The museum is on the University of British Columbia campus and shares the low, west coast architecture of many of the surrounding buildings. It is, first of all, a beautiful building, but most of all, it houses an amazing collection of artifacts, many of which are examples of exceptional artistic skill. ($9 adult, 2007) The first objects that you encounter are large totems, house posts, and entrance posts, generally 19th century. Once past that initial visual impact; however, there is so much more.
There is a fascinating display on the revival of traditional Northwest indigenous art, particularly the contributions of Mungo Martin who spent his later years restoring totems. The museum occupies a site where the Musqueam tribe practiced their weaving skills; those skills have been revived and examples and stories are on display.
Many of the artifacts are housed in drawers and represent far more than the Northwest, although the research collection of native art, masks, and weaving from the area is remarkable. There are also extensive collections of Chinese, Japanese, and African pieces. The catalogue system looks a bit daunting, but once you try it, it is remarkably simple to find the provenance of any article that takes your fancy; it is also efficient if you are interested in a certain culture or art form. It may be possible to see a special exhibit; at the time of our visit, there was an exhibit called "The Village is Tilting", which featured masks and costumes from Malawi.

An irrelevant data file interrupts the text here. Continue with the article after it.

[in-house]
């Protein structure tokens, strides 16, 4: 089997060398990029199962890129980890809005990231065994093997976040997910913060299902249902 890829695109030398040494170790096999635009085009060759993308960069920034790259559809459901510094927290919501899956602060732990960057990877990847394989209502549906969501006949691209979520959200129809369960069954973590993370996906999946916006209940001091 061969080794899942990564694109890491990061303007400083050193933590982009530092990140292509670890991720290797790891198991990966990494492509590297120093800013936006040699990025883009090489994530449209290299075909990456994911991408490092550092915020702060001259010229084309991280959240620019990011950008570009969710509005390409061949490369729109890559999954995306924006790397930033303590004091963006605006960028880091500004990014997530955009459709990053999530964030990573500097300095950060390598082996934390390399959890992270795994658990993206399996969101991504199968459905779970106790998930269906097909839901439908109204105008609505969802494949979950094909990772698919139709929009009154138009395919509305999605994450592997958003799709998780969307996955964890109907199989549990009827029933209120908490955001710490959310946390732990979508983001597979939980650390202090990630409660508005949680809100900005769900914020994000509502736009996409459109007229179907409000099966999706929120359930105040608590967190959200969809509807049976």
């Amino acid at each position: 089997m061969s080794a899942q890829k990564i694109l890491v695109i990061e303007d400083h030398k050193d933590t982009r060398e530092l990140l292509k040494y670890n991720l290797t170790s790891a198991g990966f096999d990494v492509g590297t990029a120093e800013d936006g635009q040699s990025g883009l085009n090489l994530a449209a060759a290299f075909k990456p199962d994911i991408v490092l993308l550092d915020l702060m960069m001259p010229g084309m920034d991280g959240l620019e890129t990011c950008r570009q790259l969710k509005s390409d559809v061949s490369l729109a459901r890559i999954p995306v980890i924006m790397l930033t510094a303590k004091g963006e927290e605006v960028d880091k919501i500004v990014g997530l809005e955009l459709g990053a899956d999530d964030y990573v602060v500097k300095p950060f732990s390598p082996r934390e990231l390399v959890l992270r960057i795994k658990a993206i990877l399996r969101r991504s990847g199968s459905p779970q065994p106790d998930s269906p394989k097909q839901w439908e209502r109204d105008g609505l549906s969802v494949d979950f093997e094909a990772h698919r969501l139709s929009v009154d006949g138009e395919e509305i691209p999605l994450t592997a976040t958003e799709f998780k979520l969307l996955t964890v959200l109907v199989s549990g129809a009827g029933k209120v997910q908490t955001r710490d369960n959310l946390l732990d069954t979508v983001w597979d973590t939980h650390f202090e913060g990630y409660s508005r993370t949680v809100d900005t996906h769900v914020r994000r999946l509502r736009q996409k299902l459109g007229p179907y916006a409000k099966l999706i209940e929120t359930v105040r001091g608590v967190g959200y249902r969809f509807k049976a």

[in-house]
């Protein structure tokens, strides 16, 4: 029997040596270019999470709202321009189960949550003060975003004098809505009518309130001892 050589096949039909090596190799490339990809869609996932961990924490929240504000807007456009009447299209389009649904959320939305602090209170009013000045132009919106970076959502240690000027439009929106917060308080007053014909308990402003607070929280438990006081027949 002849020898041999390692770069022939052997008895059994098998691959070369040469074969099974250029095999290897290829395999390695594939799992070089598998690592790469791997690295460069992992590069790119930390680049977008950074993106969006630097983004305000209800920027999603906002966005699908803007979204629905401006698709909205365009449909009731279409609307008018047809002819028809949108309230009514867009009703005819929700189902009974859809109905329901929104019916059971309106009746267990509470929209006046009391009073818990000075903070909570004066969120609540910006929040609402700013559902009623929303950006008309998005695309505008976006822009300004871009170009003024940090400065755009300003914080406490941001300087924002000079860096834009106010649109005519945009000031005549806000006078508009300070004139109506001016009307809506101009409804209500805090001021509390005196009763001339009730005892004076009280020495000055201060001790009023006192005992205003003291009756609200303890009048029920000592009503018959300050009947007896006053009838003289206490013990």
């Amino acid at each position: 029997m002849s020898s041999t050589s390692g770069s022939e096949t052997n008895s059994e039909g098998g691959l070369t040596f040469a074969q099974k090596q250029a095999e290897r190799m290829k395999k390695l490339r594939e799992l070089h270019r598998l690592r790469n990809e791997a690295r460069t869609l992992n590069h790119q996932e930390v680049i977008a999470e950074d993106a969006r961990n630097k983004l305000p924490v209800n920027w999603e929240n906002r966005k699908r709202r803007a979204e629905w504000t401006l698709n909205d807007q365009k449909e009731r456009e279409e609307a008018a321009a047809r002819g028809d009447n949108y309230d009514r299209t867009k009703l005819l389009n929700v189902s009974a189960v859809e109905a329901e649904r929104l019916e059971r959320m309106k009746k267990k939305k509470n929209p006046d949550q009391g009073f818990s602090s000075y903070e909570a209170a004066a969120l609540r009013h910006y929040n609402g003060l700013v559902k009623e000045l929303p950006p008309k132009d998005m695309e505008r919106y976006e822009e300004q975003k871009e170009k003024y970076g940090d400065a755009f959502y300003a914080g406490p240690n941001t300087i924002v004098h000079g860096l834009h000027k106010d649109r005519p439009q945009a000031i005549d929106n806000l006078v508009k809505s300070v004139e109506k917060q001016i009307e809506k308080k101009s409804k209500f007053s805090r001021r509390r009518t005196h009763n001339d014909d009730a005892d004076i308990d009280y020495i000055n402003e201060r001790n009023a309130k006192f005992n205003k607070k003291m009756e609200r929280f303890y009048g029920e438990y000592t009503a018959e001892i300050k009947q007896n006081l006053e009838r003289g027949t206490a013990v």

The pride of place in the museum is the Bill Reid Rotunda. It contains a number of works in different media by the Haida artist, but they pale in comparison to the beautifully set "The Raven and the First Men". (Raven found the first man in a clamshell after the flood. He cajoled them into coming out to enjoy the world.)
Walter Koerner enjoyed a long association with the museum and was pleased to be able to place his extensive collection of 600 ceramic pieces dating between 1500 and 1900 in it. The Koerner gallery is, essentially, the additional bonus to your visit. It is completely different from the other collections, but the late renaissance work is extremely interesting. The museum makes for a great visit.